I don't know Reikizen - I just get on with it (ie talking to children in a sane way) and find it quite helpful to be reminded that on the few occasions where people have been off with me about it, it's because they are paranoid not because I am the one behaving weirdly.

When I was a student I was coming out of my college when a toddler fell over in the street in front of me. Parents were yards ahead not looking back and hadn't noticed. Toddler was lying there crying, I picked him up and put him on his feet again and was about to call out to parents when woman turned round, saw me with child and started yelling at me hmm. I was hugely upset by the whole incident at the time but now I would just think 'ah, you're part of the prevailing culture of paranoia'.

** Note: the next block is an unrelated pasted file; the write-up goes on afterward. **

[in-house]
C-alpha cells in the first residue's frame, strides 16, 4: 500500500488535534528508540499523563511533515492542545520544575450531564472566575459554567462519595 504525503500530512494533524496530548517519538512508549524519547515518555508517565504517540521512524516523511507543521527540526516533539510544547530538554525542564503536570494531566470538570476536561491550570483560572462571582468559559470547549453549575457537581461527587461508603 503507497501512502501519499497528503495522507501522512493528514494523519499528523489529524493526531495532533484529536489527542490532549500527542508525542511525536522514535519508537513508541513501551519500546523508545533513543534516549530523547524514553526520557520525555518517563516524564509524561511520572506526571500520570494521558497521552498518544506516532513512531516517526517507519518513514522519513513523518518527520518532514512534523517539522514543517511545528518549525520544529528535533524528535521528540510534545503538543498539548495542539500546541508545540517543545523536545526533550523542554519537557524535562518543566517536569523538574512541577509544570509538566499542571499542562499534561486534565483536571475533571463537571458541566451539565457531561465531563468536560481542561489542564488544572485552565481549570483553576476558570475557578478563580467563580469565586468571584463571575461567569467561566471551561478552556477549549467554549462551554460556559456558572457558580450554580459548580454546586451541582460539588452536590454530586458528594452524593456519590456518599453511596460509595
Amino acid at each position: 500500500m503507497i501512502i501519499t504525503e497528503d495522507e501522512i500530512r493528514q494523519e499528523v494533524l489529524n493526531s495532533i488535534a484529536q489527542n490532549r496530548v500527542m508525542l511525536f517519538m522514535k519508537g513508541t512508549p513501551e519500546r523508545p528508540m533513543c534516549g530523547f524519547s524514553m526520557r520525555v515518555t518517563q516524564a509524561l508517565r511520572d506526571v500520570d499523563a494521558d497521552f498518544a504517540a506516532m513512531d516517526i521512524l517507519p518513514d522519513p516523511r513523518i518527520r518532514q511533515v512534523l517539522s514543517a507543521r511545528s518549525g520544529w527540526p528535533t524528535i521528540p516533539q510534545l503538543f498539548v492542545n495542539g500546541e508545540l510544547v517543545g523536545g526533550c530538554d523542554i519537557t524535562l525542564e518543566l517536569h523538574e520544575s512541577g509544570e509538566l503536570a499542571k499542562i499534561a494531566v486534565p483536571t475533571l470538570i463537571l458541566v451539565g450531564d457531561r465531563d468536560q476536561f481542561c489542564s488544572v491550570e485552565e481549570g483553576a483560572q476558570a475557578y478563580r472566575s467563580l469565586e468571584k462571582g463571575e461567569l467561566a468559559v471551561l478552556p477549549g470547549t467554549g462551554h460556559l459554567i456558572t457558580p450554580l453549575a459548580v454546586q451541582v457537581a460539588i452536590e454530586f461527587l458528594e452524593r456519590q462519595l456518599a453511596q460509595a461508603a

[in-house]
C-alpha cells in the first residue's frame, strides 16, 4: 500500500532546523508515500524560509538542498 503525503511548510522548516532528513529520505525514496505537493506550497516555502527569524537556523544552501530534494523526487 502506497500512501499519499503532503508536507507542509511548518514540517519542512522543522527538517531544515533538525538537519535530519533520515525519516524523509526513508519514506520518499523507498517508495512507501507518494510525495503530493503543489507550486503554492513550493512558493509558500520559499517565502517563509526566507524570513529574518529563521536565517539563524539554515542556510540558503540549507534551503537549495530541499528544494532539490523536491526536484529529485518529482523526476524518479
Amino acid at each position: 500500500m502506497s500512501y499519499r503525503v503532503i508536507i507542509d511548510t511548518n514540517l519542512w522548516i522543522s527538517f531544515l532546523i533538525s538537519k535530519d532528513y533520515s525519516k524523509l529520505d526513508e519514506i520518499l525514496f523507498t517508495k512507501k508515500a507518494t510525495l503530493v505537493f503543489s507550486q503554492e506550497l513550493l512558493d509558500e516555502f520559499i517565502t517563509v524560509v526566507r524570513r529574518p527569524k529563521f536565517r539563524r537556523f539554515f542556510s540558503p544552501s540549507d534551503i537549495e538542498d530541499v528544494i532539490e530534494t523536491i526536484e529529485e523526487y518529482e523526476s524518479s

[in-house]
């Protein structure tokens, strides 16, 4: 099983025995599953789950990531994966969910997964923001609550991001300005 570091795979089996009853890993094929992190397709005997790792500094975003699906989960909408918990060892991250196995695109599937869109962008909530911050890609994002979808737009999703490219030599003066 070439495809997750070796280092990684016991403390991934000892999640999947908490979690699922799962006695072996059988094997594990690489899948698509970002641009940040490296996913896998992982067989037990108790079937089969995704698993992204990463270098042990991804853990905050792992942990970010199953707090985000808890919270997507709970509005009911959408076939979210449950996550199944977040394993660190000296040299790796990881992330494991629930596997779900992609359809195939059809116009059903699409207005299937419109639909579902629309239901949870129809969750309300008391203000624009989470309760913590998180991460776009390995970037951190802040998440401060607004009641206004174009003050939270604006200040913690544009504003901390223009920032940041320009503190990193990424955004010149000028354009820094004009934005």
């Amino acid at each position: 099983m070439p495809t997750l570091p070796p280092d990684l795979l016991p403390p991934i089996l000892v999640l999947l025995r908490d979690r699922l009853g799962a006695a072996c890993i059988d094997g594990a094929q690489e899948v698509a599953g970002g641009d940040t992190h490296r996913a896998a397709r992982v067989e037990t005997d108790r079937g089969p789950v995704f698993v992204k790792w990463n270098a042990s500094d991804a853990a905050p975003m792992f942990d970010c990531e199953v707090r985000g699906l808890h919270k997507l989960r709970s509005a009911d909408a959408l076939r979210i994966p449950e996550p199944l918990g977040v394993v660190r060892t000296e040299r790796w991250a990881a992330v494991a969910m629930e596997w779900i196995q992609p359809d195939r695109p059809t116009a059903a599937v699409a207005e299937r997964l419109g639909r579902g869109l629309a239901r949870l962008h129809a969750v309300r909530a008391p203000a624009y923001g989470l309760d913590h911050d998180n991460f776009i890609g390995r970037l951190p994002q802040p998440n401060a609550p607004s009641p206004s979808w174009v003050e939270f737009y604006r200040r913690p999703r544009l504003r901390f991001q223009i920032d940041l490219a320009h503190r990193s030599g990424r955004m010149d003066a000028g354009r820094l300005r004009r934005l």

Ripeberry Mon 17-Aug-09 16:10:40

Loons! You give a compliment and the woman tells her DD to ignore anyone who talks to her. Now we know why teenagers are so sullen and scary for adults!
I'm going on a child protection course in September and this article has given me loads of ideas for questions on what are we doing to society as a whole?

msrisotto Mon 17-Aug-09 16:14:00

It is a shamebut very true. My OH said hello to a toddler at a supermarket or somewhere and her mum told him not to speak to her child. Kids aren't really allowed to speak to other adults now, especially men. Shock horror.

MotheringHeights Mon 17-Aug-09 16:45:06

reikizen, I'd always thought like you until recently, and I do still step up to help when someone needs it. The loopy mother at the museum isn't the only time I've run into responses I find baffling.